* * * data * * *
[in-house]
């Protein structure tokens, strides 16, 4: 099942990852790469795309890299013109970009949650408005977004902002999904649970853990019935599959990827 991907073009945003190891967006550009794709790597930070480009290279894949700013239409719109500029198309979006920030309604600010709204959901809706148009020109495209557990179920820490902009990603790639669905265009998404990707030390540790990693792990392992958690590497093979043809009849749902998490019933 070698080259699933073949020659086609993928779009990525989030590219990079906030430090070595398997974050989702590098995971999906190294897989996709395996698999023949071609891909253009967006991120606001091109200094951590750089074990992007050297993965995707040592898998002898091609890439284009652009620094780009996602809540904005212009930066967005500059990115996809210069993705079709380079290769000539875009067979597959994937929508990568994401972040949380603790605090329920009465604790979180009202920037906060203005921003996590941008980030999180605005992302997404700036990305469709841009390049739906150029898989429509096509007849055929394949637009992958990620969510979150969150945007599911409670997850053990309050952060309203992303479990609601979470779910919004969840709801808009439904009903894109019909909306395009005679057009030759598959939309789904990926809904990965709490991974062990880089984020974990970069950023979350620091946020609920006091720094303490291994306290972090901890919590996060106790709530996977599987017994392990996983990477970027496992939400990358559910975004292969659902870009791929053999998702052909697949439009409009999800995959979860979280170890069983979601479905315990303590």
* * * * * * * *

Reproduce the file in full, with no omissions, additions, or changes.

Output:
[in-house]
């Protein structure tokens, strides 16, 4: 099942990852790469795309890299013109970009949650408005977004902002999904649970853990019935599959990827 991907073009945003190891967006550009794709790597930070480009290279894949700013239409719109500029198309979006920030309604600010709204959901809706148009020109495209557990179920820490902009990603790639669905265009998404990707030390540790990693792990392992958690590497093979043809009849749902998490019933 070698080259699933073949020659086609993928779009990525989030590219990079906030430090070595398997974050989702590098995971999906190294897989996709395996698999023949071609891909253009967006991120606001091109200094951590750089074990992007050297993965995707040592898998002898091609890439284009652009620094780009996602809540904005212009930066967005500059990115996809210069993705079709380079290769000539875009067979597959994937929508990568994401972040949380603790605090329920009465604790979180009202920037906060203005921003996590941008980030999180605005992302997404700036990305469709841009390049739906150029898989429509096509007849055929394949637009992958990620969510979150969150945007599911409670997850053990309050952060309203992303479990609601979470779910919004969840709801808009439904009903894109019909909306395009005679057009030759598959939309789904990926809904990965709490991974062990880089984020974990970069950023979350620091946020609920006091720094303490291994306290972090901890919590996060106790709530996977599987017994392990996983990477970027496992939400990358559910975004292969659902870009791929053999998702052909697949439009409009999800995959979860979280170890069983979601479905315990303590």